When something like this happens, the natural reaction is to “do something” to prevent it. Maybe the cockpits of empty airliners could be a little more secure but as far as locking them up or adding security devices goes,  it strains credibility as to whether that’s worthwhile. Although I guess a copycat repeat of this bizarre incident is possible, it just doesn’t seem likely. There are certainly easier ways to end it all.
And that brings to mind something that might actually help prevent this and other media spectacle suicides.
Rather than concentrate solely on the ramp and aircraft security, the video games and the flicking of switches, I hope the investigations dwell somewhat on what was going on with Russell and what might have prompted him to choose this type of exit.
As a species, we are remarkably adaptable and inventive and it’s usually what gives our lives structure and purpose. Russell had plenty to live for. He had a loving family, lots of interests and pastimes and a long and productive life ahead of him. But the long list of celebrity suicides in recent years suggest that “having it all” is not enough for some people to keep going. I would suggest that no regulatory or enforcement action will prevent another occurrence of this spectacular nature but some work on the mental health issues that are manifesting in this way might actually do some good.--Russ Niles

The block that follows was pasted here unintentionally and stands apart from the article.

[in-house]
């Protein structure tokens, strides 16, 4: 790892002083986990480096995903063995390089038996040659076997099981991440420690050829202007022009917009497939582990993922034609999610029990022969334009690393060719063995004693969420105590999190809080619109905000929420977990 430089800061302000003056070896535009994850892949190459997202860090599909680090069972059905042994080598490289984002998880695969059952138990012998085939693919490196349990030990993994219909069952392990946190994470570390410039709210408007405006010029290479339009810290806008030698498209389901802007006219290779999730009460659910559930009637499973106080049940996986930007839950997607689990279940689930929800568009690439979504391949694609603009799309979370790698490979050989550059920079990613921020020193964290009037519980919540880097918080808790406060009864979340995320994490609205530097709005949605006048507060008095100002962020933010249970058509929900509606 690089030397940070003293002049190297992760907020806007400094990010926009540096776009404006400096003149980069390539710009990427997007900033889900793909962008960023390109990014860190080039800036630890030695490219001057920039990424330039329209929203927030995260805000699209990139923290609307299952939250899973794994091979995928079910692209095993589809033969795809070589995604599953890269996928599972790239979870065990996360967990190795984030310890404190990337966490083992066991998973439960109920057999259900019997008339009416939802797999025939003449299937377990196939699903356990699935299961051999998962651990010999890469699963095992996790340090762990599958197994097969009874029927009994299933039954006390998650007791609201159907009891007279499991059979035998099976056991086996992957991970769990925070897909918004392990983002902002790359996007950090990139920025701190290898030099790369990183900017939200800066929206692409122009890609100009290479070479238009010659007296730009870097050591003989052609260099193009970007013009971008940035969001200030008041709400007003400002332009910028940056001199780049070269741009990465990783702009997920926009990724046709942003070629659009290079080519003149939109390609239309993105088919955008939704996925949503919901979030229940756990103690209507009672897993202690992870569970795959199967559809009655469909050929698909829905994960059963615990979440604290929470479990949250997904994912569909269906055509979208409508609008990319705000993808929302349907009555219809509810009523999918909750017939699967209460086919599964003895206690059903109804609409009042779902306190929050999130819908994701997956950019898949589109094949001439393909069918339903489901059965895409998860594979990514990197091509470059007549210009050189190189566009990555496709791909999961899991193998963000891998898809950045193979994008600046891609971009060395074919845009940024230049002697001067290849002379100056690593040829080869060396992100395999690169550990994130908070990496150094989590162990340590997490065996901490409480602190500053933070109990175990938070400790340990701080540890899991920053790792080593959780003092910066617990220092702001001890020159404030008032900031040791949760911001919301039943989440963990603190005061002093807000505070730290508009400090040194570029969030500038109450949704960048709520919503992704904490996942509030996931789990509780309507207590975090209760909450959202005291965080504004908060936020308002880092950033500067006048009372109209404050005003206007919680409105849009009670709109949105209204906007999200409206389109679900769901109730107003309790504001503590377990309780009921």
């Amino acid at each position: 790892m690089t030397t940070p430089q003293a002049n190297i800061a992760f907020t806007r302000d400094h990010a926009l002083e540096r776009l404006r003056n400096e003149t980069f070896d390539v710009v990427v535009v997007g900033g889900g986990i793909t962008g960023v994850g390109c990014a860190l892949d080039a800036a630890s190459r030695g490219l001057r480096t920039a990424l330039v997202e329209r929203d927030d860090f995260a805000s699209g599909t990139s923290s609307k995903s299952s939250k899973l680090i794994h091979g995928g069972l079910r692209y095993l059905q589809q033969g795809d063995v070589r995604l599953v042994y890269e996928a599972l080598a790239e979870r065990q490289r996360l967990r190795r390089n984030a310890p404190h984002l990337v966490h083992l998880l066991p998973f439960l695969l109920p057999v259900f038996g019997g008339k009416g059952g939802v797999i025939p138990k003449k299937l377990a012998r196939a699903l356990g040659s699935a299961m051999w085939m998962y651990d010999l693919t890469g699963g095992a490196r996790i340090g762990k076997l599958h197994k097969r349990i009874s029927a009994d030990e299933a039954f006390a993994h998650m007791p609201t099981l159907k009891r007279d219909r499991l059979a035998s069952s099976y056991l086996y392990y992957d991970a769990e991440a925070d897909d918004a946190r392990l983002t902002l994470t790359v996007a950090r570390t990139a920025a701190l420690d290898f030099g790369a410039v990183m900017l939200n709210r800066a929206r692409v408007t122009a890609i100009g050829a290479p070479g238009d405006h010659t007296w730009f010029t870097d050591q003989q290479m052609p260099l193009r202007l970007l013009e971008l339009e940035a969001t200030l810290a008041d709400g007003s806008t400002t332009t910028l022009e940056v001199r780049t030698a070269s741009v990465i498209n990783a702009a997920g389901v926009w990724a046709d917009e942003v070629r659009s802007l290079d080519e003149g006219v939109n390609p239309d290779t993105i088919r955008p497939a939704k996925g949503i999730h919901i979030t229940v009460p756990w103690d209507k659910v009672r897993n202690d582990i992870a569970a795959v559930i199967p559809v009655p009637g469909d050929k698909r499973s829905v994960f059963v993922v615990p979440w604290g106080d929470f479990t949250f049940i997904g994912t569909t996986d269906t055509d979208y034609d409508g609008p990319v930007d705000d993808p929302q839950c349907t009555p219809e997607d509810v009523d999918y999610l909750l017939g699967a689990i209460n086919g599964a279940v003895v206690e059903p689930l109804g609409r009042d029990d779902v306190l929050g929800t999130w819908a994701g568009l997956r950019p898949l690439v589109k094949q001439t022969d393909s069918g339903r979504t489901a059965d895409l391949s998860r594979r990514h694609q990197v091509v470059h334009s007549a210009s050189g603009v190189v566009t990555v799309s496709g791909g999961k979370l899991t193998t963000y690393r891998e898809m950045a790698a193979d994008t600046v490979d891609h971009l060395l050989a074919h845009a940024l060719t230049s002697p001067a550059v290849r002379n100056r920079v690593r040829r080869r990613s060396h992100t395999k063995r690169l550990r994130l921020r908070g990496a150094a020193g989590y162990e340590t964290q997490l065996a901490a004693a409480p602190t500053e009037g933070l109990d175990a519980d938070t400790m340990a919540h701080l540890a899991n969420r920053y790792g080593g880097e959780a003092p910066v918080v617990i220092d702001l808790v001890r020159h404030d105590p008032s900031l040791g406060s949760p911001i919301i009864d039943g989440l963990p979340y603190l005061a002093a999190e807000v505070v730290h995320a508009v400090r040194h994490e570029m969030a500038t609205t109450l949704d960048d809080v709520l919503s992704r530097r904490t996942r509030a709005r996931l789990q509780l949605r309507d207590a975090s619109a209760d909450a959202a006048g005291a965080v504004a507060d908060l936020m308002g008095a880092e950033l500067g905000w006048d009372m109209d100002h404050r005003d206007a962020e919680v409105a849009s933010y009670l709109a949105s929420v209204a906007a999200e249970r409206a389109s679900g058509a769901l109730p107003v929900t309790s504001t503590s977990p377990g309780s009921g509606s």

In-depth Tour: Douglas A-26
Baxter Van West and Ashley Anglisano

Developed during World War II as a medium bomber, the Douglas-built A-26 entered service late in the war. But it also saw service in Vietnam, where it was prized for interdiction missions on the Ho Chi Minh trail. The only airworthy A-26 was on display at AirVenture 2018 and J.R. Hoffman gave AVweb's Baxter Van West and Ashley Anglisano a walkaround/cockpit tour. This A-26 is a On Mark Engineering-modified aircraft that was used in Vietnam, and is equipped with modern avionics, including ADS-B.


Trump Choice Complicating FAA Administrator Nomination
Russ Niles